The de Monmonier Collection includes extraordinary specimens of unusual minerals as well as classic specimens from diverse locales around the globe.
Ilfeld, Thuringia, Germany
Ifleld is where manganite was first discovered and identified, and is the source for some of the world’s best manganite crystals.
Hartenstein, Saxony, Germany
Hartenstein is located in the Erzgebirge Mountains, known for their large quantities of silver, tin, and other valuable metals.
Copper Queen Mine, Bisbee, Cochise County, Arizona
This stunning blue mineral makes an ideal copper ore, with easily extracted copper yielding up to 57% of the metal by weight.
Le Bourg d’Oisans, Rhône-Alpes, France
The mineral was first discovered in Le Bourg d’Oisans, which has been a source of fine axinite crystals for nearly one hundred years.
Altyn-Tyube, Qaraghandy, Kazakhstan
The copper silicate dioptase is highly prized for its brilliant color and scarcity, but it is rarely used as a gemstone because it is too soft and cleavable.
In 1967, a purple-blue variety of zoisite, named tanzanite after its country of discovery, was found near the slopes of Mount Kilimanjaro on the border of Tanzania and Kenya.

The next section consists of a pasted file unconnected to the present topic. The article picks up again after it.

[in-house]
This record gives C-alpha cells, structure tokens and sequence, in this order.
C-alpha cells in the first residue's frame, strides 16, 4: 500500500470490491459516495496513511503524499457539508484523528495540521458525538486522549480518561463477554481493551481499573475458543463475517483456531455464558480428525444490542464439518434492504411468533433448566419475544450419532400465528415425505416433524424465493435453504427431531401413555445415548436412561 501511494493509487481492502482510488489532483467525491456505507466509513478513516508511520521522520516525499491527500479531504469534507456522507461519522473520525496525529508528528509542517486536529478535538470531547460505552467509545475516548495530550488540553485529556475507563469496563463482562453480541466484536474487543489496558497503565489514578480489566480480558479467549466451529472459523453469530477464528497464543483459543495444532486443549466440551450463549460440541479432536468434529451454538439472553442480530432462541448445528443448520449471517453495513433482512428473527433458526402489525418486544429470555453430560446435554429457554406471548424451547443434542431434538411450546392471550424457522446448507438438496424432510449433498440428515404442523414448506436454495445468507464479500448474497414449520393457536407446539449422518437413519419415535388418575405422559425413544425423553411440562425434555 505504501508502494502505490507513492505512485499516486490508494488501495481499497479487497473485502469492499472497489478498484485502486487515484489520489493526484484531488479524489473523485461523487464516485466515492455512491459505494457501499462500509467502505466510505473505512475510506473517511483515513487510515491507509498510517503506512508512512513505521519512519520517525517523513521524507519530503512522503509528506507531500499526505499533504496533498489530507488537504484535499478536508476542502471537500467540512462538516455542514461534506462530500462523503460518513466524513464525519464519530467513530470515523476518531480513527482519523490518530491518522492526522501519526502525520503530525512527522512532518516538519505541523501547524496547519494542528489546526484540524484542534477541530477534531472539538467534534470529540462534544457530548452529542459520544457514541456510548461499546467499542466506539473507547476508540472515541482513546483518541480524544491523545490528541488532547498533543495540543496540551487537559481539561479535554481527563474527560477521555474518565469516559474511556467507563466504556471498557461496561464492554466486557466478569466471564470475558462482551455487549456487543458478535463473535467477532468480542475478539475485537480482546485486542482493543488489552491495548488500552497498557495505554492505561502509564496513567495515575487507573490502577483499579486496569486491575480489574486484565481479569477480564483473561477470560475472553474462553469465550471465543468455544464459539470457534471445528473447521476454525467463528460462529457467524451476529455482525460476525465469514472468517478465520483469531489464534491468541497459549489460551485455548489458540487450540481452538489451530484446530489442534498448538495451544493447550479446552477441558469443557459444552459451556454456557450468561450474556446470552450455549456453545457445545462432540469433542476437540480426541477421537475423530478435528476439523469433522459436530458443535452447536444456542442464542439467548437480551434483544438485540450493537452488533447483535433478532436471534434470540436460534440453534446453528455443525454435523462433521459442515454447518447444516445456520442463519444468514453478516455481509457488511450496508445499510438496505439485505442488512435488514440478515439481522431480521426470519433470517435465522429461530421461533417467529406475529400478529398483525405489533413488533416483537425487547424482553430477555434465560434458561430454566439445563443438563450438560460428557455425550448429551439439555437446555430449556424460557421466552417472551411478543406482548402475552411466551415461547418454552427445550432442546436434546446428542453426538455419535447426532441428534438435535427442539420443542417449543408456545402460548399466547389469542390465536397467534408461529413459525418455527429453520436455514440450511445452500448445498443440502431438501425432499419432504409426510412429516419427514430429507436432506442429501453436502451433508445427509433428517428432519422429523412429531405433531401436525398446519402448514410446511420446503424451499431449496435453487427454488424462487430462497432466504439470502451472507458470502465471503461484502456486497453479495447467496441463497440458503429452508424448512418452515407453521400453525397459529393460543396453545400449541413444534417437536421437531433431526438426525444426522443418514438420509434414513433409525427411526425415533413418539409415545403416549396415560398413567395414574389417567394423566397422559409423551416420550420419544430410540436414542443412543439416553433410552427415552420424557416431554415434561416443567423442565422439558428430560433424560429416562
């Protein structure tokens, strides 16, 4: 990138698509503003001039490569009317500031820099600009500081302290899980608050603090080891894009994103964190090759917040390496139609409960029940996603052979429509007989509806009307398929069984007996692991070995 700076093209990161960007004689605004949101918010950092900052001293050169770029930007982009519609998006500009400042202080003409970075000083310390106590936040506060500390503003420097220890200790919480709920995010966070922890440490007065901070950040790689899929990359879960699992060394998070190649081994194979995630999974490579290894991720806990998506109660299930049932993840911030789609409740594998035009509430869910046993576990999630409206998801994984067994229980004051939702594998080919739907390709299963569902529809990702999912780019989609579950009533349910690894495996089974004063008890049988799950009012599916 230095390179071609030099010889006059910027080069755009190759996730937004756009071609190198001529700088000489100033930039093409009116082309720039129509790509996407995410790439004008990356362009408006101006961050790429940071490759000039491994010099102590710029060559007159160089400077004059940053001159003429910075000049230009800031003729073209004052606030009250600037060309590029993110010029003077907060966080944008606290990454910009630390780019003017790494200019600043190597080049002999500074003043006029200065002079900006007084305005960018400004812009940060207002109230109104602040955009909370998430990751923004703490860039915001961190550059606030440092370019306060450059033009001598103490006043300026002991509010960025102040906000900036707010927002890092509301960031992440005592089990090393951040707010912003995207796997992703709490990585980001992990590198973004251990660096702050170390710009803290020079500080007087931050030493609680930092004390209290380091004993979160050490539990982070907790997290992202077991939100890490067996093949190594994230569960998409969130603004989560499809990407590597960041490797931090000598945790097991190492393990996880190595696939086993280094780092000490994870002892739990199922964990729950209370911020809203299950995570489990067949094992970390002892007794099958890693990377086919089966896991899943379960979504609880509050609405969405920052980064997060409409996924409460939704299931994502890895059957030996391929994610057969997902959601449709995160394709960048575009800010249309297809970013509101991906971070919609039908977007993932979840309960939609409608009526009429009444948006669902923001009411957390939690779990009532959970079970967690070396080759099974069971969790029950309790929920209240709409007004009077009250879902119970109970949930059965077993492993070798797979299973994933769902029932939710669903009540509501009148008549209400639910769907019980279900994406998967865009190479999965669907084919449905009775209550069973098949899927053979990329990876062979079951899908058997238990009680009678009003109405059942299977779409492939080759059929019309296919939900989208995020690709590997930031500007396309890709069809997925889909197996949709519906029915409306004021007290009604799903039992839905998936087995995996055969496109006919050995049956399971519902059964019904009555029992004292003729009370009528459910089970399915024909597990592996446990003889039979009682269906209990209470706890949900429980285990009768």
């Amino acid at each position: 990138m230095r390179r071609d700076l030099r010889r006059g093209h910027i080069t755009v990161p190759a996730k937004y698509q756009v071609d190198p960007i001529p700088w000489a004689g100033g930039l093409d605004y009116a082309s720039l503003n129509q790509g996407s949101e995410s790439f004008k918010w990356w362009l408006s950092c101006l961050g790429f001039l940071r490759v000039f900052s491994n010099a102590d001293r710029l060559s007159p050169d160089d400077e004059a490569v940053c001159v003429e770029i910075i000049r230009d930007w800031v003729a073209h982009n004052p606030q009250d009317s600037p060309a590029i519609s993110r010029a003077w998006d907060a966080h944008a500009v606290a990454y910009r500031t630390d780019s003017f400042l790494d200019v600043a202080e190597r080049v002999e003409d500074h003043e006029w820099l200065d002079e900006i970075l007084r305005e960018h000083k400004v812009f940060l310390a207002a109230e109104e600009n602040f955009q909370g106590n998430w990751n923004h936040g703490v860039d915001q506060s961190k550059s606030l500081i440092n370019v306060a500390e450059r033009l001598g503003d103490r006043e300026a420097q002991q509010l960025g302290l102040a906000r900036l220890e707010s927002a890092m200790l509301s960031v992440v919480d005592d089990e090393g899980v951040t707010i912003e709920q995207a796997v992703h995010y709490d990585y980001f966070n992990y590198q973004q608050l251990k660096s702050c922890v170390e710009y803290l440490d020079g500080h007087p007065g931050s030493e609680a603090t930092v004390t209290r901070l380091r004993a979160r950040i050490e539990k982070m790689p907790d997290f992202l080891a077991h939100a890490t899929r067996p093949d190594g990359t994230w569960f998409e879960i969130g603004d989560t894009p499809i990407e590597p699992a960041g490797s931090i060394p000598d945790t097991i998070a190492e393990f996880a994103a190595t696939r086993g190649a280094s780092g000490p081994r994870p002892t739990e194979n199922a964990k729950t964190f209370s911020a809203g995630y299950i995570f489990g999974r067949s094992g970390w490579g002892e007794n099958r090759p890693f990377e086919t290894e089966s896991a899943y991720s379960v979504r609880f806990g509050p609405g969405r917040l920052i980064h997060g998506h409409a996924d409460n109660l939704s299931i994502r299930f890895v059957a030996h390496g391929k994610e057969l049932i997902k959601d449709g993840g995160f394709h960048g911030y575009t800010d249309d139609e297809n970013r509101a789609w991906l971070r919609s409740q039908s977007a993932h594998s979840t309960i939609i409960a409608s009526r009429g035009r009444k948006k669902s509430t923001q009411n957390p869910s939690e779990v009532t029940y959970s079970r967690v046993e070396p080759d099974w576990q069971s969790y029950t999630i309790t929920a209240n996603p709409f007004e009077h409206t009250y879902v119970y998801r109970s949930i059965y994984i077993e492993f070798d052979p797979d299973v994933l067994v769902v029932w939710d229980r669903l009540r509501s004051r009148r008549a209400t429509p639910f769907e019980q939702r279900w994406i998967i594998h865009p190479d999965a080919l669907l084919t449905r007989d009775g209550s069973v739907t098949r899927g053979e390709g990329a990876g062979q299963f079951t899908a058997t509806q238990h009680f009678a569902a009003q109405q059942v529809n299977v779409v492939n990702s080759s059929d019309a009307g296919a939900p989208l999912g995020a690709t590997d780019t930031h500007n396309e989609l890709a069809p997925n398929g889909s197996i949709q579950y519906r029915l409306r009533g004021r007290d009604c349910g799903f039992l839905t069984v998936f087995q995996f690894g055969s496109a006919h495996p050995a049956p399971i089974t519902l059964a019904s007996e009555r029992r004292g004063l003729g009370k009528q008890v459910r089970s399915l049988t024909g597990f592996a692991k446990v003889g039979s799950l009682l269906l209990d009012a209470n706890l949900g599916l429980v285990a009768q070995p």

Knappenwand Mine, Neukirchen, Salzburg, Austria
Epidote is found throughout the world. Exceptional crystals come from Austria and Alaska, and are coveted by museums and collectors.
Tsumeb, Oshikoto, Namibia
Cerussite is a lead carbonate and therefore a good source of lead.
White Cliffs, New South Wales, Australia
Located in the remote desert of Australia, White Cliffs has long been a source of gem quality opal.
Panasqueira, Castelo Branco, Portugal
While fairly common in nature as small crystals, the mineral fluorapatite is also found in the human body, composing much of our tooth enamel and bone.
Mibladen, Khenifra, Morocco
The lead mines surrounding Mibladen are worked by thousands of private miners seeking the finest vanadinite specimens in the world.
New Cornelia Mine, Ajo, Pima County, Arizona
Copper minerals found at the site of today’s open pit copper mine at New Cornelia were used originally as a source of pigment by the Tohono O’Odham tribe. Two minerals – ajoite and papagoite – were first discovered at the mine.
All pictures courtesy of Sven Bailey.